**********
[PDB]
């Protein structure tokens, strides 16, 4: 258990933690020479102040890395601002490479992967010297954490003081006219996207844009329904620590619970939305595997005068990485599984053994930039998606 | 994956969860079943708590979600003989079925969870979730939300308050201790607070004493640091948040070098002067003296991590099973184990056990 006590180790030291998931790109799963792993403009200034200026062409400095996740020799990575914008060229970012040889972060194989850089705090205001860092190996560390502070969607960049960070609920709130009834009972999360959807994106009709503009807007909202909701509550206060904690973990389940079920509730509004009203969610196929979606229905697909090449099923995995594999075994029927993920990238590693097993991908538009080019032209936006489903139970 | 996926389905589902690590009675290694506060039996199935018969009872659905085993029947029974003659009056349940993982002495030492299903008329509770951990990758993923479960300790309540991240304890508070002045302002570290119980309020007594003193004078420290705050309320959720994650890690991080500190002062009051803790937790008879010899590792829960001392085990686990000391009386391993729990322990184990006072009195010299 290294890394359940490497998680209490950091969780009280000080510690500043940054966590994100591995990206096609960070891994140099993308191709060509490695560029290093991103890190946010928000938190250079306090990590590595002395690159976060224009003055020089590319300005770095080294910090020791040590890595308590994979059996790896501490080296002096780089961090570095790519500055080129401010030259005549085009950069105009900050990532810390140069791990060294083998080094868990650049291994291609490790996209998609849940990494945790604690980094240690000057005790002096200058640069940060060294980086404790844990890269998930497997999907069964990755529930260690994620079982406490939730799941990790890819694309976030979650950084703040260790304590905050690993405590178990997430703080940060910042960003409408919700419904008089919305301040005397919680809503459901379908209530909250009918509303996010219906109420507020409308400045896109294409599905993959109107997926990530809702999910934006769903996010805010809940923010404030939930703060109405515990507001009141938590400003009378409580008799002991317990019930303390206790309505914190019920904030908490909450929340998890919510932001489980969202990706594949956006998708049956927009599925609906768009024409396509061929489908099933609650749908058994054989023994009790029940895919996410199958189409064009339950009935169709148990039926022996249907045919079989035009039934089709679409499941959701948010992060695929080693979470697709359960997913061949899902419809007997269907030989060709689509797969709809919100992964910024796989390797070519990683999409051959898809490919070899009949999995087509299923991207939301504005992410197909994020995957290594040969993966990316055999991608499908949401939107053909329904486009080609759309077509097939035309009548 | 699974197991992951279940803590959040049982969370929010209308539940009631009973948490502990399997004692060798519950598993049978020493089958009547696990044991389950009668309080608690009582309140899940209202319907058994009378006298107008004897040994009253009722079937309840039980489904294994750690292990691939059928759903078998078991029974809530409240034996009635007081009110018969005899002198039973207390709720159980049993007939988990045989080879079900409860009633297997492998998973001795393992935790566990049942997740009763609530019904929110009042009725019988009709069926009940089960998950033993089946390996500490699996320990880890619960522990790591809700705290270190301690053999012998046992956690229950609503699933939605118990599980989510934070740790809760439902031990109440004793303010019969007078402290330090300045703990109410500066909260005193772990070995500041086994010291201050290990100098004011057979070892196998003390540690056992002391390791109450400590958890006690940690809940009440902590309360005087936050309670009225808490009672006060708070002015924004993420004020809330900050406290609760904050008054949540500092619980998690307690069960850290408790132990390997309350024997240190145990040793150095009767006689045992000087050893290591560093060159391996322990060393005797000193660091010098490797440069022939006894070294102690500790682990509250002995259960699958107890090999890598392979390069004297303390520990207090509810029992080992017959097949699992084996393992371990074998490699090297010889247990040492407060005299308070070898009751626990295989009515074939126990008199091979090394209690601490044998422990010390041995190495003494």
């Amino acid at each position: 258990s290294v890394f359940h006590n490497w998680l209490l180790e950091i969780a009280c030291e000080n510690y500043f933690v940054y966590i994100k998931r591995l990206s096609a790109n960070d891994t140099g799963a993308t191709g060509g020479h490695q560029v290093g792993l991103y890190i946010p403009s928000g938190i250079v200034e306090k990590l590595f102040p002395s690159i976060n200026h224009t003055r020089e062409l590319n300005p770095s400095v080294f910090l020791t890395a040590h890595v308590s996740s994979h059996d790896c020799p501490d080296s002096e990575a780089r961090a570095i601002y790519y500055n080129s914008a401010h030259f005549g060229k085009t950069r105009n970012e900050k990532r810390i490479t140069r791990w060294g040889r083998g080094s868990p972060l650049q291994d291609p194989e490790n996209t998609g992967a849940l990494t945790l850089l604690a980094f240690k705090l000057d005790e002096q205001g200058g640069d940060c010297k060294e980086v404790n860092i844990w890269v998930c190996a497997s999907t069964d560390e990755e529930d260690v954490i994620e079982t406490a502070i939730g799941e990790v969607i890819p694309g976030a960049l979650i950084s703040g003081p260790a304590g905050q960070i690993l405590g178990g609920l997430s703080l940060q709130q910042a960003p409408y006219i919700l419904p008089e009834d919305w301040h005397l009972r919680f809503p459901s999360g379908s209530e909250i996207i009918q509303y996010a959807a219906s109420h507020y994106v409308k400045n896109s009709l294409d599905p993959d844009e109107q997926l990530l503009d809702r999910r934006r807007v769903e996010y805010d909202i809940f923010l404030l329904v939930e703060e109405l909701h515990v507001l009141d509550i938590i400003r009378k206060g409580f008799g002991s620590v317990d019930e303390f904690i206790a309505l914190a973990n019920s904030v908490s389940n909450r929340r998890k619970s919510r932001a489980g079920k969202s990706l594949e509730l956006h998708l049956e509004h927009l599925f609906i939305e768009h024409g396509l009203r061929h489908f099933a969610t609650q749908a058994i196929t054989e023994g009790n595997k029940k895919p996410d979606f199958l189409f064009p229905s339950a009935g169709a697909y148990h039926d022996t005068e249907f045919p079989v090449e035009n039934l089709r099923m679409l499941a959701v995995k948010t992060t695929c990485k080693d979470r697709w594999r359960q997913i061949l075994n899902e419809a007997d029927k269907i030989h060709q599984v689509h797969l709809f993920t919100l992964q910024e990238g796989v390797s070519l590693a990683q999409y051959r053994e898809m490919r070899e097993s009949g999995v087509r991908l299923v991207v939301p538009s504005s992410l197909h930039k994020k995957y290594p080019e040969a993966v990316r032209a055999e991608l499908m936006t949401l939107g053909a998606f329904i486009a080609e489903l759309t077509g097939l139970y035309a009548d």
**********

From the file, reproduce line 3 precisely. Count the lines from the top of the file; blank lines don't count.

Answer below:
């Amino acid at each position: 258990s290294v890394f359940h006590n490497w998680l209490l180790e950091i969780a009280c030291e000080n510690y500043f933690v940054y966590i994100k998931r591995l990206s096609a790109n960070d891994t140099g799963a993308t191709g060509g020479h490695q560029v290093g792993l991103y890190i946010p403009s928000g938190i250079v200034e306090k990590l590595f102040p002395s690159i976060n200026h224009t003055r020089e062409l590319n300005p770095s400095v080294f910090l020791t890395a040590h890595v308590s996740s994979h059996d790896c020799p501490d080296s002096e990575a780089r961090a570095i601002y790519y500055n080129s914008a401010h030259f005549g060229k085009t950069r105009n970012e900050k990532r810390i490479t140069r791990w060294g040889r083998g080094s868990p972060l650049q291994d291609p194989e490790n996209t998609g992967a849940l990494t945790l850089l604690a980094f240690k705090l000057d005790e002096q205001g200058g640069d940060c010297k060294e980086v404790n860092i844990w890269v998930c190996a497997s999907t069964d560390e990755e529930d260690v954490i994620e079982t406490a502070i939730g799941e990790v969607i890819p694309g976030a960049l979650i950084s703040g003081p260790a304590g905050q960070i690993l405590g178990g609920l997430s703080l940060q709130q910042a960003p409408y006219i919700l419904p008089e009834d919305w301040h005397l009972r919680f809503p459901s999360g379908s209530e909250i996207i009918q509303y996010a959807a219906s109420h507020y994106v409308k400045n896109s009709l294409d599905p993959d844009e109107q997926l990530l503009d809702r999910r934006r807007v769903e996010y805010d909202i809940f923010l404030l329904v939930e703060e109405l909701h515990v507001l009141d509550i938590i400003r009378k206060g409580f008799g002991s620590v317990d019930e303390f904690i206790a309505l914190a973990n019920s904030v908490s389940n909450r929340r998890k619970s919510r932001a489980g079920k969202s990706l594949e509730l956006h998708l049956e509004h927009l599925f609906i939305e768009h024409g396509l009203r061929h489908f099933a969610t609650q749908a058994i196929t054989e023994g009790n595997k029940k895919p996410d979606f199958l189409f064009p229905s339950a009935g169709a697909y148990h039926d022996t005068e249907f045919p079989v090449e035009n039934l089709r099923m679409l499941a959701v995995k948010t992060t695929c990485k080693d979470r697709w594999r359960q997913i061949l075994n899902e419809a007997d029927k269907i030989h060709q599984v689509h797969l709809f993920t919100l992964q910024e990238g796989v390797s070519l590693a990683q999409y051959r053994e898809m490919r070899e097993s009949g999995v087509r991908l299923v991207v939301p538009s504005s992410l197909h930039k994020k995957y290594p080019e040969a993966v990316r032209a055999e991608l499908m936006t949401l939107g053909a998606f329904i486009a080609e489903l759309t077509g097939l139970y035309a009548d």